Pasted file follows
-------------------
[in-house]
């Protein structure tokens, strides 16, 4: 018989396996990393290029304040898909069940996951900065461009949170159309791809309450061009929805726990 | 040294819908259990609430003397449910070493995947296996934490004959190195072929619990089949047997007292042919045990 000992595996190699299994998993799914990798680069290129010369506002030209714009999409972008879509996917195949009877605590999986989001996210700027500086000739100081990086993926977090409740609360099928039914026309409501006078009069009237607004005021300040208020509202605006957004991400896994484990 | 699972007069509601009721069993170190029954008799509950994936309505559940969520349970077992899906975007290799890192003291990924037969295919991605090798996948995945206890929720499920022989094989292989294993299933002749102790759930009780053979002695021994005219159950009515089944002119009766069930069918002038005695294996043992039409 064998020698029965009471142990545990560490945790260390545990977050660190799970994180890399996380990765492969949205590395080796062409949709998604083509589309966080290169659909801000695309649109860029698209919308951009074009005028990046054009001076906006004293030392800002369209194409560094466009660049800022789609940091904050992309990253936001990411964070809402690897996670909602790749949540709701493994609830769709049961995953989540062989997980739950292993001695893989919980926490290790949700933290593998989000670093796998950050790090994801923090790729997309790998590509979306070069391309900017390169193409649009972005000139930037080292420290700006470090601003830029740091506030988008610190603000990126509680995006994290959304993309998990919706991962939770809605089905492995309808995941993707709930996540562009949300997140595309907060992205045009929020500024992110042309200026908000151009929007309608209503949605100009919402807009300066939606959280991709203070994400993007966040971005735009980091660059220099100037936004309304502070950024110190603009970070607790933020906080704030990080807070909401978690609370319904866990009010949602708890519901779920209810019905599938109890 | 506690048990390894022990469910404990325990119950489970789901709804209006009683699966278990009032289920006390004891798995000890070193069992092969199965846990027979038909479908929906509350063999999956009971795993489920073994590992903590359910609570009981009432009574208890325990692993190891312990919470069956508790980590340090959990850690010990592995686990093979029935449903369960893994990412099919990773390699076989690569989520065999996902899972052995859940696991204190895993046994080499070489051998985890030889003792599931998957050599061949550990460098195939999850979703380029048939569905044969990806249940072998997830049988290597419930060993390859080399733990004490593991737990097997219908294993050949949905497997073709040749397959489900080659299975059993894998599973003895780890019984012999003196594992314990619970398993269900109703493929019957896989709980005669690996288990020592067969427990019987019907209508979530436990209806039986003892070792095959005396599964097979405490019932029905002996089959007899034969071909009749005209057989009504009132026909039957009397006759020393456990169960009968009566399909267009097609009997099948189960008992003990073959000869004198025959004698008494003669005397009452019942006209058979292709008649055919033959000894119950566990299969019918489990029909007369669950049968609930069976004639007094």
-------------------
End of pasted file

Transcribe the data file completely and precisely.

[in-house]
């Protein structure tokens, strides 16, 4: 018989396996990393290029304040898909069940996951900065461009949170159309791809309450061009929805726990 | 040294819908259990609430003397449910070493995947296996934490004959190195072929619990089949047997007292042919045990 000992595996190699299994998993799914990798680069290129010369506002030209714009999409972008879509996917195949009877605590999986989001996210700027500086000739100081990086993926977090409740609360099928039914026309409501006078009069009237607004005021300040208020509202605006957004991400896994484990 | 699972007069509601009721069993170190029954008799509950994936309505559940969520349970077992899906975007290799890192003291990924037969295919991605090798996948995945206890929720499920022989094989292989294993299933002749102790759930009780053979002695021994005219159950009515089944002119009766069930069918002038005695294996043992039409 064998020698029965009471142990545990560490945790260390545990977050660190799970994180890399996380990765492969949205590395080796062409949709998604083509589309966080290169659909801000695309649109860029698209919308951009074009005028990046054009001076906006004293030392800002369209194409560094466009660049800022789609940091904050992309990253936001990411964070809402690897996670909602790749949540709701493994609830769709049961995953989540062989997980739950292993001695893989919980926490290790949700933290593998989000670093796998950050790090994801923090790729997309790998590509979306070069391309900017390169193409649009972005000139930037080292420290700006470090601003830029740091506030988008610190603000990126509680995006994290959304993309998990919706991962939770809605089905492995309808995941993707709930996540562009949300997140595309907060992205045009929020500024992110042309200026908000151009929007309608209503949605100009919402807009300066939606959280991709203070994400993007966040971005735009980091660059220099100037936004309304502070950024110190603009970070607790933020906080704030990080807070909401978690609370319904866990009010949602708890519901779920209810019905599938109890 | 506690048990390894022990469910404990325990119950489970789901709804209006009683699966278990009032289920006390004891798995000890070193069992092969199965846990027979038909479908929906509350063999999956009971795993489920073994590992903590359910609570009981009432009574208890325990692993190891312990919470069956508790980590340090959990850690010990592995686990093979029935449903369960893994990412099919990773390699076989690569989520065999996902899972052995859940696991204190895993046994080499070489051998985890030889003792599931998957050599061949550990460098195939999850979703380029048939569905044969990806249940072998997830049988290597419930060993390859080399733990004490593991737990097997219908294993050949949905497997073709040749397959489900080659299975059993894998599973003895780890019984012999003196594992314990619970398993269900109703493929019957896989709980005669690996288990020592067969427990019987019907209508979530436990209806039986003892070792095959005396599964097979405490019932029905002996089959007899034969071909009749005209057989009504009132026909039957009397006759020393456990169960009968009566399909267009097609009997099948189960008992003990073959000869004198025959004698008494003669005397009452019942006209058979292709008649055919033959000894119950566990299969019918489990029909007369669950049968609930069976004639007094």